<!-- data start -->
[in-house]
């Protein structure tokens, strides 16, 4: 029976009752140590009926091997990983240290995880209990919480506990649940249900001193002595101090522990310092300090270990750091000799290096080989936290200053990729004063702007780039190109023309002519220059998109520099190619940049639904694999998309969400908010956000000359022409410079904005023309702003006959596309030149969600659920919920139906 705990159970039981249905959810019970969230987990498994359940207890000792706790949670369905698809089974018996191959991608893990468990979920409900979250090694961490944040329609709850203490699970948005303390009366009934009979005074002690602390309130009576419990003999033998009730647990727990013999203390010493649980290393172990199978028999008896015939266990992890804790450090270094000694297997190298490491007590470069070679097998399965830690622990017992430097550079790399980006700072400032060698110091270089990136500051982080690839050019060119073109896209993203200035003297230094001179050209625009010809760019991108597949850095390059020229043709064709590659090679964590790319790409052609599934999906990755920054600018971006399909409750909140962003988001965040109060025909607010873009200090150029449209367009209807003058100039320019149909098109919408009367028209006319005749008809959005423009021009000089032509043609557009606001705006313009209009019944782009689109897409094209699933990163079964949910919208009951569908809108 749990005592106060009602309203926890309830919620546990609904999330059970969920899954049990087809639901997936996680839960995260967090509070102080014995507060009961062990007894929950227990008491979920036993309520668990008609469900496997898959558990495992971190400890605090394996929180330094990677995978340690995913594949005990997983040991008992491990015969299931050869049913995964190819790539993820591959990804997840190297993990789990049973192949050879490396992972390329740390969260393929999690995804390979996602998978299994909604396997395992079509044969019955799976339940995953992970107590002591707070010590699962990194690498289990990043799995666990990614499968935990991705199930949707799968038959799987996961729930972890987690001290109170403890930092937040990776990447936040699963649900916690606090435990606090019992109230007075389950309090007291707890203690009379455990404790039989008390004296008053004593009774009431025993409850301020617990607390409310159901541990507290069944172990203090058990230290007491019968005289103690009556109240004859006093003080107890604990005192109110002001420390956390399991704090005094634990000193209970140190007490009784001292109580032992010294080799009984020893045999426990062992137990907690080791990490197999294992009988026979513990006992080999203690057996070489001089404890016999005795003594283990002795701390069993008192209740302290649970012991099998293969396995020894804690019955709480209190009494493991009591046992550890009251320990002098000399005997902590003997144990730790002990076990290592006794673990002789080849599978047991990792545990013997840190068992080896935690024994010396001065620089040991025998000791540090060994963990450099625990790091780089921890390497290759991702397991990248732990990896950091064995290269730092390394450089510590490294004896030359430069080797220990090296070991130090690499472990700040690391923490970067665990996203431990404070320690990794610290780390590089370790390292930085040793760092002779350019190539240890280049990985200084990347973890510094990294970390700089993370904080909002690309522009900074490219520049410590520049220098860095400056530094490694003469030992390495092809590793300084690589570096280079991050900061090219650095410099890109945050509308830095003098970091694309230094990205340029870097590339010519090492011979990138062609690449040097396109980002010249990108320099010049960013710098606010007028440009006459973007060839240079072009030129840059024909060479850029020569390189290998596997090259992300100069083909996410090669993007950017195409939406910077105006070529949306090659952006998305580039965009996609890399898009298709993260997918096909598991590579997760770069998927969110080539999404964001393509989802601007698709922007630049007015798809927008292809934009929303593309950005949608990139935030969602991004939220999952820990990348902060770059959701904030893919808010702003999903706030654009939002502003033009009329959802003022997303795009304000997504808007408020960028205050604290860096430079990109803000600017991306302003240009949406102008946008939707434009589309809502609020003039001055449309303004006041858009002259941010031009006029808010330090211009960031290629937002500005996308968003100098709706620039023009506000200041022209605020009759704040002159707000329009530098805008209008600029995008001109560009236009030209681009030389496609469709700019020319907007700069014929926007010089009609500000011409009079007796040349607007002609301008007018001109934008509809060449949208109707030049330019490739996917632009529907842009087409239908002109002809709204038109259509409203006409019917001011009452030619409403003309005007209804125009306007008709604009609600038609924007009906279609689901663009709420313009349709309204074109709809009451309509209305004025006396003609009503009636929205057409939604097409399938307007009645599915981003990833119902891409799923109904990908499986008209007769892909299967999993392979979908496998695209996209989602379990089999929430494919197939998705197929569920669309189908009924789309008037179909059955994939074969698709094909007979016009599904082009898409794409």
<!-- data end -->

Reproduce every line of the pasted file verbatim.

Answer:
[in-house]
């Protein structure tokens, strides 16, 4: 029976009752140590009926091997990983240290995880209990919480506990649940249900001193002595101090522990310092300090270990750091000799290096080989936290200053990729004063702007780039190109023309002519220059998109520099190619940049639904694999998309969400908010956000000359022409410079904005023309702003006959596309030149969600659920919920139906 705990159970039981249905959810019970969230987990498994359940207890000792706790949670369905698809089974018996191959991608893990468990979920409900979250090694961490944040329609709850203490699970948005303390009366009934009979005074002690602390309130009576419990003999033998009730647990727990013999203390010493649980290393172990199978028999008896015939266990992890804790450090270094000694297997190298490491007590470069070679097998399965830690622990017992430097550079790399980006700072400032060698110091270089990136500051982080690839050019060119073109896209993203200035003297230094001179050209625009010809760019991108597949850095390059020229043709064709590659090679964590790319790409052609599934999906990755920054600018971006399909409750909140962003988001965040109060025909607010873009200090150029449209367009209807003058100039320019149909098109919408009367028209006319005749008809959005423009021009000089032509043609557009606001705006313009209009019944782009689109897409094209699933990163079964949910919208009951569908809108 749990005592106060009602309203926890309830919620546990609904999330059970969920899954049990087809639901997936996680839960995260967090509070102080014995507060009961062990007894929950227990008491979920036993309520668990008609469900496997898959558990495992971190400890605090394996929180330094990677995978340690995913594949005990997983040991008992491990015969299931050869049913995964190819790539993820591959990804997840190297993990789990049973192949050879490396992972390329740390969260393929999690995804390979996602998978299994909604396997395992079509044969019955799976339940995953992970107590002591707070010590699962990194690498289990990043799995666990990614499968935990991705199930949707799968038959799987996961729930972890987690001290109170403890930092937040990776990447936040699963649900916690606090435990606090019992109230007075389950309090007291707890203690009379455990404790039989008390004296008053004593009774009431025993409850301020617990607390409310159901541990507290069944172990203090058990230290007491019968005289103690009556109240004859006093003080107890604990005192109110002001420390956390399991704090005094634990000193209970140190007490009784001292109580032992010294080799009984020893045999426990062992137990907690080791990490197999294992009988026979513990006992080999203690057996070489001089404890016999005795003594283990002795701390069993008192209740302290649970012991099998293969396995020894804690019955709480209190009494493991009591046992550890009251320990002098000399005997902590003997144990730790002990076990290592006794673990002789080849599978047991990792545990013997840190068992080896935690024994010396001065620089040991025998000791540090060994963990450099625990790091780089921890390497290759991702397991990248732990990896950091064995290269730092390394450089510590490294004896030359430069080797220990090296070991130090690499472990700040690391923490970067665990996203431990404070320690990794610290780390590089370790390292930085040793760092002779350019190539240890280049990985200084990347973890510094990294970390700089993370904080909002690309522009900074490219520049410590520049220098860095400056530094490694003469030992390495092809590793300084690589570096280079991050900061090219650095410099890109945050509308830095003098970091694309230094990205340029870097590339010519090492011979990138062609690449040097396109980002010249990108320099010049960013710098606010007028440009006459973007060839240079072009030129840059024909060479850029020569390189290998596997090259992300100069083909996410090669993007950017195409939406910077105006070529949306090659952006998305580039965009996609890399898009298709993260997918096909598991590579997760770069998927969110080539999404964001393509989802601007698709922007630049007015798809927008292809934009929303593309950005949608990139935030969602991004939220999952820990990348902060770059959701904030893919808010702003999903706030654009939002502003033009009329959802003022997303795009304000997504808007408020960028205050604290860096430079990109803000600017991306302003240009949406102008946008939707434009589309809502609020003039001055449309303004006041858009002259941010031009006029808010330090211009960031290629937002500005996308968003100098709706620039023009506000200041022209605020009759704040002159707000329009530098805008209008600029995008001109560009236009030209681009030389496609469709700019020319907007700069014929926007010089009609500000011409009079007796040349607007002609301008007018001109934008509809060449949208109707030049330019490739996917632009529907842009087409239908002109002809709204038109259509409203006409019917001011009452030619409403003309005007209804125009306007008709604009609600038609924007009906279609689901663009709420313009349709309204074109709809009451309509209305004025006396003609009503009636929205057409939604097409399938307007009645599915981003990833119902891409799923109904990908499986008209007769892909299967999993392979979908496998695209996209989602379990089999929430494919197939998705197929569920669309189908009924789309008037179909059955994939074969698709094909007979016009599904082009898409794409």